Though the challenging year of 2020 finally ended, the first month of the New Year was no big improvement. As expected, coronavirus case numbers continued to rise, and the long-awaited vaccine rollout was fraught with problems. Meanwhile, new strains of the Covid-19 virus emerged and—even as a new presidential administration took office—the nation remained as politically divided as ever. How did the financial markets react to all this? Well, mostly with the same kind of cautious optimism we’ve seen since November, but there were some new signs of vulnerability.
The Dow Jones Industrial Average started February near where it started January: at just over 30,200. In the days between, it hit several new record highs, and just before the month ended, it briefly sank below 30,000 again for the first time since mid-December. What caused the dip? Well, as I’m sure you know, it was a wave of investor panic and confusion over the stunning GameStop rally fueled by day traders on apps like Robinhood and Reddit.1 The surge of buying in this fairly modest retail stock pushed the price sky-high and caused what’s known as a “short squeeze”, which forced sellers who had bet against the stock to quickly unwind their trades. Those sellers were mainly big hedge funds, and they ended up losing billions.
In addition to the Dow’s big drop, the S&P 500 and Nasdaq both fell by nearly 2% amid the frenzy, and the market overall had its worst week since October.2 Within a few days, it had regained most of those losses as the GameStop rally fizzled.3 Many hailed all this as a David and Goliath tale showing how “everyday Americans” could beat Wall Street at its own game. Unfortunately, it’s not that simple, since it wasn’t just big brokerage firms and corporate kingpins who took the hit; it was other “everyday Americans” whose pensions are tied to those hedge funds, and whose 401(k)s shrink when the market drops.4
Much has already been written about this remarkable turn of events, and the Securities and Exchange Commission is taking a hard look at it. Was it a fluke, or a hint that the market may be vulnerable to a major correction triggered by everyday investors playing games (no pun intended)? Some analysts have said the incident illustrates all too clearly how a certain kind of stock market investing is really just another form of legal gambling.
I agree there is a strong element of “gaming” involved in investing in growth stocks. Although you might feel the risk is worthwhile when you’re in your 30s or 40s, once you’re older you tend to realize that suffering a big loss at the “gaming table” would have harsher consequences. That’s because you no longer have the luxury of time to recoup the savings you’ll need to generate retirement income. That’s one of the main reasons I began specializing in income-based strategies, which are less vulnerable to the kind of volatility triggered by the GameStop incident. Even the common stock strategies used in an income portfolio can mitigate risk by being value-based rather than growth-based, which means oriented toward dividends rather than capital gains.
Another good example of the difference between investing for income versus growth was well-illustrated by another market development in January that got much less attention than the GameStop rally. Between January 4th and the 11th, the yield on the 10-Year Treasury rate spiked from 0.93 to 1.15%, then leveled off.5 That’s significant because when interest rates go up it creates a bit of a headwind for the bonds and bond-like instruments that typically form the foundation of an income-based portfolio. If you have such a portfolio and were reviewing your statements every day during the week when the 10-Year took that jump, you may have seen the value of your bonds and bond-like instruments drop by 1 or 1.5% due to the headwind. However, if you had kept reviewing them daily for the rest of the month, you would have seen those values rebound to a large extent as interest rates leveled off.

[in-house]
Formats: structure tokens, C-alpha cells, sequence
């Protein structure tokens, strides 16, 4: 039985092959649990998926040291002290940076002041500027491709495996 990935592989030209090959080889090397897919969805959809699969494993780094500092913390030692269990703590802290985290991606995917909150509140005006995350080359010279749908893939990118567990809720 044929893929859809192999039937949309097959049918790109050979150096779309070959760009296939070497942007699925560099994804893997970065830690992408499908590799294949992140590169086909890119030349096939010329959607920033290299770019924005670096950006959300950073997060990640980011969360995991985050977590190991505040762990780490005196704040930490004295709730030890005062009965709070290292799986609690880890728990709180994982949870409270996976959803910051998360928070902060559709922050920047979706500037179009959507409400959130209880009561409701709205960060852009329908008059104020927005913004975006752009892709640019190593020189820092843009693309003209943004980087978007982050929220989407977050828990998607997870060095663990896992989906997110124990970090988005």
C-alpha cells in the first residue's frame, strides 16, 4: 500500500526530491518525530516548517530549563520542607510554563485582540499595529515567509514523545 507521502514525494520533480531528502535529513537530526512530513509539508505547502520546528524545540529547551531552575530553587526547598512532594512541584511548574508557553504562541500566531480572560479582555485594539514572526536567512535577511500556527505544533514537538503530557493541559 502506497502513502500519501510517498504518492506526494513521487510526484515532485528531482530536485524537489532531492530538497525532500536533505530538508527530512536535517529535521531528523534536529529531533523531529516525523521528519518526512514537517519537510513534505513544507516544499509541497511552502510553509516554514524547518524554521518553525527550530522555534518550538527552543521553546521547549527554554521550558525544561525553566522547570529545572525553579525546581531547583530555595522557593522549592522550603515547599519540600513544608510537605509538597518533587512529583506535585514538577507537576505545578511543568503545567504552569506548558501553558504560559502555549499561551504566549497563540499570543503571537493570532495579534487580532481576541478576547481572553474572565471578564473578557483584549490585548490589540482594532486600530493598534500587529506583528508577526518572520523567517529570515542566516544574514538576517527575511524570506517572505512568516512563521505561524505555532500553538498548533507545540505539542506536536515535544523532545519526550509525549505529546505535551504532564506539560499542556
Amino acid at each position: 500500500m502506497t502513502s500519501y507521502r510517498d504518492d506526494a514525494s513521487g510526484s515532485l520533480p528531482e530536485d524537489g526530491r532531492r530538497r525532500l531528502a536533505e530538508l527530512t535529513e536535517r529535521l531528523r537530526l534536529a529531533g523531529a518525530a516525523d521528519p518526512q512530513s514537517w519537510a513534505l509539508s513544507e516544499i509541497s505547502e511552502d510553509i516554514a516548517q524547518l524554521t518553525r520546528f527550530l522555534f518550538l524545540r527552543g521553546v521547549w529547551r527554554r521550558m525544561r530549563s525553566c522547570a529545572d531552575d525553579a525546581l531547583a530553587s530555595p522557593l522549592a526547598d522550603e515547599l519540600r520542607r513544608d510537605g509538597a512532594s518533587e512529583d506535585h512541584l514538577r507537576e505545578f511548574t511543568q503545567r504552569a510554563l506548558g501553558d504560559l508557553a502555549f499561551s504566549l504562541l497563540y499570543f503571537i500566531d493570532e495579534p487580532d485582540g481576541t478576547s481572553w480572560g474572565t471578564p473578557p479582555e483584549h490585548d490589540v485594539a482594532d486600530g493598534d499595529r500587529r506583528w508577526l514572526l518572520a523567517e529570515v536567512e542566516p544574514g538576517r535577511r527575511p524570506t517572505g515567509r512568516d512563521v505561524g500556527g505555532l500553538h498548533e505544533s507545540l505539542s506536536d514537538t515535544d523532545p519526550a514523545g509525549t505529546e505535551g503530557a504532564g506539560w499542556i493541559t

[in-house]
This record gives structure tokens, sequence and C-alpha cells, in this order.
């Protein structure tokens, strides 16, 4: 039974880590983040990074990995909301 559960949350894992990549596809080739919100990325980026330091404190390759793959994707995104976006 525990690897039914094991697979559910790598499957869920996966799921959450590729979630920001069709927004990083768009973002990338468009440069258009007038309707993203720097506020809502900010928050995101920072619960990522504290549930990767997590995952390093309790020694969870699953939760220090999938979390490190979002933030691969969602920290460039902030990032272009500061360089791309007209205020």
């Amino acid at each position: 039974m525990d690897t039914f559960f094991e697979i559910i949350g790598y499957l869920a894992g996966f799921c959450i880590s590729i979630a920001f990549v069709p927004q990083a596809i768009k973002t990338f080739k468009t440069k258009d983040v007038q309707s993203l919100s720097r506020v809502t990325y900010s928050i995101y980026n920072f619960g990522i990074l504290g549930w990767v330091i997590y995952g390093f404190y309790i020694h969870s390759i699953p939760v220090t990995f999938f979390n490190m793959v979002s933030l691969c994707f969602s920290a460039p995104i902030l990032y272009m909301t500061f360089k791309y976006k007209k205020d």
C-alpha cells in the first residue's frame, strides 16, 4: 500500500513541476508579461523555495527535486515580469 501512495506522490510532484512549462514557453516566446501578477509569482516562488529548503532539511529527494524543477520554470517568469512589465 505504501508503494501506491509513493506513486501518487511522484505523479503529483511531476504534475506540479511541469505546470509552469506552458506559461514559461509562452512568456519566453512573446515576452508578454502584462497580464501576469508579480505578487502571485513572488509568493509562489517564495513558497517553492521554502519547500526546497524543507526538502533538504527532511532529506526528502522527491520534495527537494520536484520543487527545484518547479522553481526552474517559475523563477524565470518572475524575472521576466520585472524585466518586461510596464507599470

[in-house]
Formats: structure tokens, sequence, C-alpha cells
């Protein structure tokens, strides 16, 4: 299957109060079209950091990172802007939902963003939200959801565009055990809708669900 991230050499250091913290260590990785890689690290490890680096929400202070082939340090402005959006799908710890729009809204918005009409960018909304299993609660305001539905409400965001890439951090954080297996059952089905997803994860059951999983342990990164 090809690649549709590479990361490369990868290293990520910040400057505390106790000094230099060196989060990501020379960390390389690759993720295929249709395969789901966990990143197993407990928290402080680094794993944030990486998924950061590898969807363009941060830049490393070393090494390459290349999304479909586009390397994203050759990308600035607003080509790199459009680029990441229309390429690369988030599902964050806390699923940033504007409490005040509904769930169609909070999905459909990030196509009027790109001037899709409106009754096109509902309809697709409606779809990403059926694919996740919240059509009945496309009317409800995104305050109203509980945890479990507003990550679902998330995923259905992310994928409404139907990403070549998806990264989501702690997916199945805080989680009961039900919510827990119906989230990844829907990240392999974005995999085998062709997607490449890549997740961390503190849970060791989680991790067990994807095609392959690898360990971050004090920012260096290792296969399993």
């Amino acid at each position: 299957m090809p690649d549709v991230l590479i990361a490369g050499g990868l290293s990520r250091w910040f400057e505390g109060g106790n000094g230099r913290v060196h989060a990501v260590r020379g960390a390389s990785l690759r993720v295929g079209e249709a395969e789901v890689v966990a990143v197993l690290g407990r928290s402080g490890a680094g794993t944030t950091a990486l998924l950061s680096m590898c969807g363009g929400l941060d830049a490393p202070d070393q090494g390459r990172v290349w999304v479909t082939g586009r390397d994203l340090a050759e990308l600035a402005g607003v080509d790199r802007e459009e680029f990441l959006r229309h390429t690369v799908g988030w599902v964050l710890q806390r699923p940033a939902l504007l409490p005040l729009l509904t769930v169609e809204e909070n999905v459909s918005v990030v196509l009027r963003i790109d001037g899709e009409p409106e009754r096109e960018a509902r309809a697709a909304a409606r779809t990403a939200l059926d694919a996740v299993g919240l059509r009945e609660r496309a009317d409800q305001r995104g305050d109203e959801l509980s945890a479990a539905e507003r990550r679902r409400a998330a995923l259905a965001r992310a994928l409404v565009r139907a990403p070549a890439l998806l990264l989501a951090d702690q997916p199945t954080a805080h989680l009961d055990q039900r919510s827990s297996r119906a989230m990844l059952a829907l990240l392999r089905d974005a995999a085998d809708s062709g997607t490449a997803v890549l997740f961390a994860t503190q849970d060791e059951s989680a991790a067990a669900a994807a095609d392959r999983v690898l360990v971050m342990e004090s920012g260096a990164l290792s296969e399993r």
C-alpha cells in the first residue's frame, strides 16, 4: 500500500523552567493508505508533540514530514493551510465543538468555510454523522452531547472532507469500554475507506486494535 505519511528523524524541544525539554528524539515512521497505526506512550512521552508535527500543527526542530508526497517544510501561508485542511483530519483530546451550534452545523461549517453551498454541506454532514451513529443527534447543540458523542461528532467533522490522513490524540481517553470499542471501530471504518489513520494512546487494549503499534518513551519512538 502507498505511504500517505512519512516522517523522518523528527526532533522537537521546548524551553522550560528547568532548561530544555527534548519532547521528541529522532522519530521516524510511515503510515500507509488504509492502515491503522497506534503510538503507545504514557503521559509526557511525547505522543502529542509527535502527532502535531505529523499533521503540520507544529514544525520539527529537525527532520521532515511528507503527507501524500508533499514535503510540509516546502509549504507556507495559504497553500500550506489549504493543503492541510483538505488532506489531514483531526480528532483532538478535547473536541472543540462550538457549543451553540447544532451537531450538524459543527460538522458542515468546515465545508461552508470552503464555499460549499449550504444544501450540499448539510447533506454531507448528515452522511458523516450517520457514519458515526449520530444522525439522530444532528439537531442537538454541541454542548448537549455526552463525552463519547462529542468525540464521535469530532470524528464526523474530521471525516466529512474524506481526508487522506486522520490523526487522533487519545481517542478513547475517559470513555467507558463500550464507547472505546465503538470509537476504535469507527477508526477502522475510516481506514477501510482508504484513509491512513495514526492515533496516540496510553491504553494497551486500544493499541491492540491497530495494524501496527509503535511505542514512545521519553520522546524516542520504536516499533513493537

The even better news is that none of that really matters because your income was unaffected. That means if you didn’t look at your statements at all during January, you probably wouldn’t even have noticed how the interest rate jump affected your investments. Now, is another interest rate jump possible this year? Could the 10-Year Treasury yield get to 2%? Well, anything is possible, but I think that scenario is unlikely.
The initial rate spike in January was probably triggered by New Year’s optimism around the prospect of more coronavirus relief, along with the Fed’s commitment to quantitative easing and keeping short-term rates near zero. That could trigger some healthy inflation and keep the recovery moving forward. Although with Covid-19 cases still rising and unemployment a growing concern again, there is still a lot of uncertainty out there, and many potential triggers for another stock market correction.6 Those are just the obvious triggers; never mind the potential of another surprise like the GameStop saga!
As always, the main point right now is to make sure your current allocation is still aligned with your goals, your situation and your risk tolerance—all of which are subject to change, especially during a period of unprecedented change and uncertainty, like now!
1“GameStop? Reddit? Explaining What’s Happening in the Stock Market,” NBC, Jan. 27, 2021
2“Dow Drops More Than 600 Points… Amid GameStop Trading Frenzy,” Jan. 28, 2021
3“GameStop Rout Deepens to Erase $26 Billion from Peak,” Bloomberg, Feb. 2, 2021
4“Why GameStop Frenzy May Hurt Retirees Along with Hedge Funds,” CNBC, Feb. 1, 2021
6“US Workers File 847,000 New Jobless Claims as Pandemic Rages On,” AP, Jan. 28, 2021